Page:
Community resilience & cohesion
This theme focuses on the settlement context and the short and long-term consequences of increased immigration. It will advance research initiatives and policy and practice innovation on issues relating to settlement and social inclusion in urban and regional areas in Australia and internationally, looking at:
- The spatial concentration of immigrant groups and consequences for the economic and social life of urban and regional communities
- Temporal changes in social relationships, attitudes and social actions in communities experiencing increases in diversity and/or immigrant concentration; and
- Negotiating settlement in Australia for new arrived immigrants.
The research generated within this theme informs and drives local and national policy and practice by identifying the factors that impede or facilitate successful settlement and social inclusion across a range places and migrant groups.
Wickes, R, Grossman, M, Forbes-Mewett, H, Arunachalam, D, Smith, J, Skrbis, Z, Dellal, H & Keel, C 2020 'Understanding the context of racial and cultural exclusivism: A study of Melbourne neighbourhoods', Social Cohesion Research Grants Program, Victorian Department of Premier and Cabinet.
Wickes, R, Zahnow, R, Corcoran, J & Hipp, J. R 2019, 'Neighbourhood social conduits and resident social cohesion', Urban Studies, vol. 56, no. 1, pp. 226-248.
Hipp, J.R & Wickes, R 2018, 'Problems, perceptions and actions: An interdependent process for generating informal social control', Social Science Research, vol. 73, pp.107-125.
Wickes, R, Broidy, L & Hipp, J.R 2018, 'Responding to Neighborhood Problems: Is the Division of Community Labor Gendered?', Crime & Delinquency, vol. 64, no. 9, pp.1215-1241.
Wickes, R & Hipp, J.R 2018, 'The spatial and temporal dynamics of neighborhood informal social control and crime', Social Forces, vol. 97, no. 1, pp. 277–308.
Zahnow, R, Wickes, R, Taylor, M & Corcoran, J 2018, 'Community social capital and individual functioning in the post-disaster context', Disasters, vol. 43, no. 2, pp. 261-288.
Zahnow, R, Mazerolle, L, Wickes, R & Corcoran J 2018, 'Living near violence: How proximity to violence shapes perceptions of police effectiveness and confidence in police', Journal of Environmental Psychology, vol 53, pp. 138-144.
Ratnam, C., Wickes, R. Powell, R. and Keel, C. 2020 'Towards active engagement: Understanding how organisations are using technology to connect with diverse groups during COVID-19' Monash Migration and Inclusion Centre, Monash University. September 2020.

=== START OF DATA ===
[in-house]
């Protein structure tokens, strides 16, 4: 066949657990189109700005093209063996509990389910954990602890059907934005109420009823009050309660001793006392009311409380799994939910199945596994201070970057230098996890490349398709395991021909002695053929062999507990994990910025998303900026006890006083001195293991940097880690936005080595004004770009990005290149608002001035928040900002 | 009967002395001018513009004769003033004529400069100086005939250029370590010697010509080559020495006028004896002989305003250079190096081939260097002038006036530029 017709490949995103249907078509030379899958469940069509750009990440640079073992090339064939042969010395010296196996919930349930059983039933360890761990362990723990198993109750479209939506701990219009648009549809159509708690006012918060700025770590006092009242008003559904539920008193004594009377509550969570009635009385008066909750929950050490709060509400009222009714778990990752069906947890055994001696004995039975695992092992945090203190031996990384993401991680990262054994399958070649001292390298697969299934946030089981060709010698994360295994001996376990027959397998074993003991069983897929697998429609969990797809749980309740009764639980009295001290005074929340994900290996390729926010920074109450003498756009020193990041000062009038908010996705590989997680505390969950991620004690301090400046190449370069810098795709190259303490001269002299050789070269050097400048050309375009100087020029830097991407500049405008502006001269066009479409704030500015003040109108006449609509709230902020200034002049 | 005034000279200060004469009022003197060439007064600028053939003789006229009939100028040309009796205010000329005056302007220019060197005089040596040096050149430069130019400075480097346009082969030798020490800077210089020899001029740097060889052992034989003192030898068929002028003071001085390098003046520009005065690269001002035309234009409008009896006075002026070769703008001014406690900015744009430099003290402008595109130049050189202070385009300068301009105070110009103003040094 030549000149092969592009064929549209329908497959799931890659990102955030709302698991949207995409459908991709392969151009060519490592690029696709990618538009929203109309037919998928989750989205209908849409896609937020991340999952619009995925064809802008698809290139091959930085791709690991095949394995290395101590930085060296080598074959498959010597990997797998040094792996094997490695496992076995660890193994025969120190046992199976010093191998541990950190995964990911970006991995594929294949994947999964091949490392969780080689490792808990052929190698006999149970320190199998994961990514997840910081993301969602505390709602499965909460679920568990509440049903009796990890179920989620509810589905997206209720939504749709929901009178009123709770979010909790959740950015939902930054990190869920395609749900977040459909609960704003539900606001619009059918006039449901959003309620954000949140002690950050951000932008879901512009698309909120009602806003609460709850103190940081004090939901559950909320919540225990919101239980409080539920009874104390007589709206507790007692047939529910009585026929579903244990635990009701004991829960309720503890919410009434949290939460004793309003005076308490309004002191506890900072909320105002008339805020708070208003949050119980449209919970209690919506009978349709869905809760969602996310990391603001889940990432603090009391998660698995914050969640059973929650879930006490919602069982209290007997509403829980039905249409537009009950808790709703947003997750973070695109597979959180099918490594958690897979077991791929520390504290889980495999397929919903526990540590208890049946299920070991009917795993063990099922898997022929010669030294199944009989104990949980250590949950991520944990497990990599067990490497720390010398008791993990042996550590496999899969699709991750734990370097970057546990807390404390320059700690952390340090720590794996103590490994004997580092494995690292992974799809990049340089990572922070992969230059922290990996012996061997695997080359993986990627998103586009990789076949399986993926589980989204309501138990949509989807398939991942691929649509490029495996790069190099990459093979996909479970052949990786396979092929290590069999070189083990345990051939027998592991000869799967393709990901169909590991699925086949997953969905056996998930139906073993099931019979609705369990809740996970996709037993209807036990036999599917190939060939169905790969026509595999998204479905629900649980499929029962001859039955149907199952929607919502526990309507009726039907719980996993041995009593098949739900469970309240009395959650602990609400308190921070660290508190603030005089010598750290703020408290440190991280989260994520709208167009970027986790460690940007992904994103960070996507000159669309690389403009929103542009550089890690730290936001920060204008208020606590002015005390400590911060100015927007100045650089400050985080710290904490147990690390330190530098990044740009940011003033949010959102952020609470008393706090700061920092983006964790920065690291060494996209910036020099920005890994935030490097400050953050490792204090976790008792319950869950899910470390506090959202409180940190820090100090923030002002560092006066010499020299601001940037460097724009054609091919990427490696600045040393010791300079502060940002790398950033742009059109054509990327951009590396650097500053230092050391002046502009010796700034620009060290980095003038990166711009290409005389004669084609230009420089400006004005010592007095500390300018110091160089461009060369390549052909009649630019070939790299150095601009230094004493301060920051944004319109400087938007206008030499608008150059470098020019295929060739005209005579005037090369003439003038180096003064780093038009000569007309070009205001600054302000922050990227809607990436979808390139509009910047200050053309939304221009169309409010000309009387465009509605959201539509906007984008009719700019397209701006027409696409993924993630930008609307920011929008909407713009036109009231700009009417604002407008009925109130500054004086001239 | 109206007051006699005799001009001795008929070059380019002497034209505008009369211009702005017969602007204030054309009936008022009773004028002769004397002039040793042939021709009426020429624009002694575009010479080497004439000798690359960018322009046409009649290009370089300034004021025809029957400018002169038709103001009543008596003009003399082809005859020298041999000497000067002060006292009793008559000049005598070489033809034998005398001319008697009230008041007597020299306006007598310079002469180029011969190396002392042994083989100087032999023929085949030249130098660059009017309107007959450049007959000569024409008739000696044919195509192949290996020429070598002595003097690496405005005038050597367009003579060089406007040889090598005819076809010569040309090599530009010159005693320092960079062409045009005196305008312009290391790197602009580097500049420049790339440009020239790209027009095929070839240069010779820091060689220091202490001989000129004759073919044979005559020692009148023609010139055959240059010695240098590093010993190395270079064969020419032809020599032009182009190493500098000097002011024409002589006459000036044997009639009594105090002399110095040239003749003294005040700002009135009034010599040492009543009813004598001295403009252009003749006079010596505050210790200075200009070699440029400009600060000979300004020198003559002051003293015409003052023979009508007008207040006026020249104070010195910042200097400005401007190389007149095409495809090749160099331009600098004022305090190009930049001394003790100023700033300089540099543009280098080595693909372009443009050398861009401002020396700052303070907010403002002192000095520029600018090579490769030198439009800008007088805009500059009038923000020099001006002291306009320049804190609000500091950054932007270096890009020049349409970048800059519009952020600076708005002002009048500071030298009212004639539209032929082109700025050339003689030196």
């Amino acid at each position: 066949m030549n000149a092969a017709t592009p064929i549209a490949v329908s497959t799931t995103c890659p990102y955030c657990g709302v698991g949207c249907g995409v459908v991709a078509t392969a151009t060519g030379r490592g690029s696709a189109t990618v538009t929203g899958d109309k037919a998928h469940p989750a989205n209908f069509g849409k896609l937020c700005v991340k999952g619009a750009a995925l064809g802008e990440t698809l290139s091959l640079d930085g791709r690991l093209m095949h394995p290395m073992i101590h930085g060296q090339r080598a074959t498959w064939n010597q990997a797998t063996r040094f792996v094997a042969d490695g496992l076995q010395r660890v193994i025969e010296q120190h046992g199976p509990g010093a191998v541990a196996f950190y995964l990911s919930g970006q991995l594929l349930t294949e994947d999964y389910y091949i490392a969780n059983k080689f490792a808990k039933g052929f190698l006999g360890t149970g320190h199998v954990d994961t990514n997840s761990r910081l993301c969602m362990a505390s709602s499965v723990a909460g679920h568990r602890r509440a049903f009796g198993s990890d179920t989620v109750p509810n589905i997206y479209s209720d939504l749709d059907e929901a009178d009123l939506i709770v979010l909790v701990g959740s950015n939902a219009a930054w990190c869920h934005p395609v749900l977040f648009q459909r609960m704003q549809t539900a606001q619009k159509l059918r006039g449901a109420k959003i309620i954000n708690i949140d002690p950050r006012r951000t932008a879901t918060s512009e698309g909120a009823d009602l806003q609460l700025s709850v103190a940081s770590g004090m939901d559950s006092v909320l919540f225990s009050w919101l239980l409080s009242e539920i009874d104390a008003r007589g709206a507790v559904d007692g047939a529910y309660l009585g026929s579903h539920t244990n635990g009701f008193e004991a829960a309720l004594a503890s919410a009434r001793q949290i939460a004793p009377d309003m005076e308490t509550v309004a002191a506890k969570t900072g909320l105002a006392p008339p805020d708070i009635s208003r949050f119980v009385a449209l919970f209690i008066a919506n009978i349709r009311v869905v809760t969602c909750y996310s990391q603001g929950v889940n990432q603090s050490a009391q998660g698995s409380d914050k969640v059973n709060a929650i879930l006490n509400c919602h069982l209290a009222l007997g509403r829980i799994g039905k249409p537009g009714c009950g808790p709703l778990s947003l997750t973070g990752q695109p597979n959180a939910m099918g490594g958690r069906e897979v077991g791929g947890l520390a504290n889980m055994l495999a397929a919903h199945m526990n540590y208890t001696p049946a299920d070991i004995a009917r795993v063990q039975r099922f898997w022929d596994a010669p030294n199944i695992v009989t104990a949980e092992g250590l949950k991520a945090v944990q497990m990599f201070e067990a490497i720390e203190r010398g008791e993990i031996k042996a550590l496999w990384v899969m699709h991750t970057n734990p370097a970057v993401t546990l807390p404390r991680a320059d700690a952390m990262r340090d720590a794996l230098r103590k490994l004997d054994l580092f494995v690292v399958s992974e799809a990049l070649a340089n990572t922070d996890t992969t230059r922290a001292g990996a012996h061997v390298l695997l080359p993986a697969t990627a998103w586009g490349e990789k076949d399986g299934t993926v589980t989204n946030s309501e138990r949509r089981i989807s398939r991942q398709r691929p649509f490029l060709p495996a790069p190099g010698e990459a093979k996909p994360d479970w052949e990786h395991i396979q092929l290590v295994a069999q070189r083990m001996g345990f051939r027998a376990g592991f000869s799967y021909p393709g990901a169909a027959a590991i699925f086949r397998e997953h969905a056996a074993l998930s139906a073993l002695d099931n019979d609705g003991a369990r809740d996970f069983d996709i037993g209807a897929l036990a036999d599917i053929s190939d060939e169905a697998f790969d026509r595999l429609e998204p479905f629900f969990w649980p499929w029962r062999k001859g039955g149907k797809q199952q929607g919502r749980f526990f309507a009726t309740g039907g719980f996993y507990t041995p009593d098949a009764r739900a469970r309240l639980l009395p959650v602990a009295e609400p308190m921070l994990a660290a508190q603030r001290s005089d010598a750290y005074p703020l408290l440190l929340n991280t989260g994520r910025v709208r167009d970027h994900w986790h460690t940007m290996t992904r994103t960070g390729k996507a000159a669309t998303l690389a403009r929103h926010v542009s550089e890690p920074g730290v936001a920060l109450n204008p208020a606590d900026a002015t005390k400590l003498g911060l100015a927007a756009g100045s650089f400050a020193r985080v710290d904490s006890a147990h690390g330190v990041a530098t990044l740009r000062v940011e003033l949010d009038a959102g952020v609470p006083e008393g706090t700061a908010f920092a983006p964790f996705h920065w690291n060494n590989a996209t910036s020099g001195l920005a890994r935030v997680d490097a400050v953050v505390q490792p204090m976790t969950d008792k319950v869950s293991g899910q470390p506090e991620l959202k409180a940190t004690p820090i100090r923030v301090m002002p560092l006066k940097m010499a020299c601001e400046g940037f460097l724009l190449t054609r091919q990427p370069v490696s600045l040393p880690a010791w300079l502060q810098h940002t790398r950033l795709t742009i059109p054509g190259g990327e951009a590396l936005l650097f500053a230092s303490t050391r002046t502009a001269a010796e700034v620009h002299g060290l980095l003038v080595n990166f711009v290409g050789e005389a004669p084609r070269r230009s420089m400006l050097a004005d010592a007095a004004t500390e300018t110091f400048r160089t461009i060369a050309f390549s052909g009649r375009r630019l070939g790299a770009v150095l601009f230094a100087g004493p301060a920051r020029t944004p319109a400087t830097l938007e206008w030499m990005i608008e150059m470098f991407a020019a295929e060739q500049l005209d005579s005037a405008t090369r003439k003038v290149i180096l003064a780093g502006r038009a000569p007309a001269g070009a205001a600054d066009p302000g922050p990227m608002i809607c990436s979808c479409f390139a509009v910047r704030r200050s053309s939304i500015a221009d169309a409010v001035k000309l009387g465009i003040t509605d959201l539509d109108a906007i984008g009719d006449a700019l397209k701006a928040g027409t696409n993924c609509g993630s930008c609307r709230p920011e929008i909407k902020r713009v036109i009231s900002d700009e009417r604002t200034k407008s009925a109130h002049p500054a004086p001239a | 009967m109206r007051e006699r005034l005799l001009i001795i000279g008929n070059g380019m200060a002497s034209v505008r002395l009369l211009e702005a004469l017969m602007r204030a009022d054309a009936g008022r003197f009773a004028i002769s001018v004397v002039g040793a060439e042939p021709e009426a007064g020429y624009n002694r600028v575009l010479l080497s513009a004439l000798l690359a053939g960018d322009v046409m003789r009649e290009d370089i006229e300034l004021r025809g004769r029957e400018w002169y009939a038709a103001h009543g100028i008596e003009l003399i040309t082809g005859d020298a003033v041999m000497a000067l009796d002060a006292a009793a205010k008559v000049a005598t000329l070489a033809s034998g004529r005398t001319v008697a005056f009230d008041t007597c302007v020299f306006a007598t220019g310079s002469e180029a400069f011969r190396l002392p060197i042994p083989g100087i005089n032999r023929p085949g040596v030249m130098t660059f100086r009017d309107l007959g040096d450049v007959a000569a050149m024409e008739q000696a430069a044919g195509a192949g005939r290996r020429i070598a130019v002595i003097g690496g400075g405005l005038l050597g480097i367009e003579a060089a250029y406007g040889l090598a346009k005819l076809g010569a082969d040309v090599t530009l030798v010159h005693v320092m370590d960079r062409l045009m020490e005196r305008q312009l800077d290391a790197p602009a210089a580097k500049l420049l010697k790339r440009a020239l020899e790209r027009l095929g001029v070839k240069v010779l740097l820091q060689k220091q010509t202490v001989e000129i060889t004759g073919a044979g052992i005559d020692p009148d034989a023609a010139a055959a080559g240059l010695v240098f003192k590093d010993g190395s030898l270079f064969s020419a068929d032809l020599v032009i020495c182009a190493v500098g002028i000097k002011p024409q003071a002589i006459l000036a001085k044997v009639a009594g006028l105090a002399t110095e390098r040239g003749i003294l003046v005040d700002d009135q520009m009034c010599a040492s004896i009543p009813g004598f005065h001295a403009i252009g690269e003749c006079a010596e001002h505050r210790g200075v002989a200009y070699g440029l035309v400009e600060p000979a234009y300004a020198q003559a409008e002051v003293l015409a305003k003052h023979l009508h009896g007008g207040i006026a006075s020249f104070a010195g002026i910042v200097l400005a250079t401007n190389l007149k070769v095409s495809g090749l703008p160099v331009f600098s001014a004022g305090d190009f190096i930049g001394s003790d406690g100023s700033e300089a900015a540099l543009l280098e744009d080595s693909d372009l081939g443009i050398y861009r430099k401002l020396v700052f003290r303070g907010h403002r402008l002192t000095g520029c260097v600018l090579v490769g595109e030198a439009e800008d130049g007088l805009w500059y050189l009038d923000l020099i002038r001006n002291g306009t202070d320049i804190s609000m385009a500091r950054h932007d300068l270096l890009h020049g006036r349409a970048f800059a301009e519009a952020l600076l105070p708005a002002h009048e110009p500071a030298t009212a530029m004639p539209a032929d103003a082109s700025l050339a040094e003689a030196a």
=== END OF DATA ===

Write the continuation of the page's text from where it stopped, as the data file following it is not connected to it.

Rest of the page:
Lee, M, Jackson, J & Wickes, R 2020, 'Social Cohesion and Pro-Social Responses to Perceptions of Crime: Victoria report'
van Kooy, J, Wickes, R & Ali, A 2020, 'Planning for Welcoming & Inclusive Communities: Guidelines for regional growth', Funded by the Queensland Government through Multicultural Affairs Queensland and supported by Welcoming Australia through the Welcoming Cities initiative. Commissioned Project. https://doi.org/10.26180/5e670a59bce2b.
Wickes, R, Grossman, M, Forbes-Mewett, H, Arunachalam, D, Smith, J, Skrbis, Z, Dellal, H & Keel, C 2020 'Understanding the context of racial and cultural exclusivism: A study of Melbourne neighbourhoods' Social Cohesion Research Grants Program, Victorian Department of Premier and Cabinet.
van Kooy, J, Wickes, R & Ali, A 2019, 'Welcoming Regions', Funded by the Queensland Government through Multicultural Affairs Queensland and supported by Welcoming Australia through the Welcoming Cities initiative, Commissioned Project.
Wickes, R, van Kooy, J, Powell, R, & Moran, C 2019, 'The social impacts of family separation on refugee settlement and inclusion in Australia', Research undertaken as part of Oxfam-Monash Partnership.
Forbes-Mewett, H, Wickes, R, Markus, A & Nguyen, K 2018, 'International Students in Australia: A literature review of key issues over the last 20 years', Scanlon Foundation, this included employment, housing, education, language, among other major concerns, Commissioned Project.
Wickes, R, Forbes-Mewett, H, Markus, A, Keel, C & Powell, R 2018, 'Chinese and Indian Migration and Belonging in Australia. Commissioned Project', Scanlon Foundation.
Lee, M, Jackson, J & Wickes, R 2020, 'Social Cohesion and Pro-Social Responses to Perceptions of Crime: Victoria report'. Research Paper, University of Sydney.